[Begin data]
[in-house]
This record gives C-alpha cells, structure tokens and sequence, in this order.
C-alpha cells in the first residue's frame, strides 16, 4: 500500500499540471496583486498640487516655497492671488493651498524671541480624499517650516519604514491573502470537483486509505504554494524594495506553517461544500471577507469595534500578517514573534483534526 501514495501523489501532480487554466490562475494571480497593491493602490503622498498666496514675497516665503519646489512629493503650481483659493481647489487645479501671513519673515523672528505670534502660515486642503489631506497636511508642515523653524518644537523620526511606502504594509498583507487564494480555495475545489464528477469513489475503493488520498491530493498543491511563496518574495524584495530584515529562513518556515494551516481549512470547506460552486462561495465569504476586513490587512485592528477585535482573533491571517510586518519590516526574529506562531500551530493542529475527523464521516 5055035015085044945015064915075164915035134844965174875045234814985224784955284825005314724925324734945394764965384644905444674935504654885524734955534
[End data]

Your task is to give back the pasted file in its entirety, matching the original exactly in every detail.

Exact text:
[in-house]
This record gives C-alpha cells, structure tokens and sequence, in this order.
C-alpha cells in the first residue's frame, strides 16, 4: 500500500499540471496583486498640487516655497492671488493651498524671541480624499517650516519604514491573502470537483486509505504554494524594495506553517461544500471577507469595534500578517514573534483534526 501514495501523489501532480487554466490562475494571480497593491493602490503622498498666496514675497516665503519646489512629493503650481483659493481647489487645479501671513519673515523672528505670534502660515486642503489631506497636511508642515523653524518644537523620526511606502504594509498583507487564494480555495475545489464528477469513489475503493488520498491530493498543491511563496518574495524584495530584515529562513518556515494551516481549512470547506460552486462561495465569504476586513490587512485592528477585535482573533491571517510586518519590516526574529506562531500551530493542529475527523464521516 5055035015085044945015064915075164915035134844965174875045234814985224784955284825005314724925324734945394764965384644905444674935504654885524734955534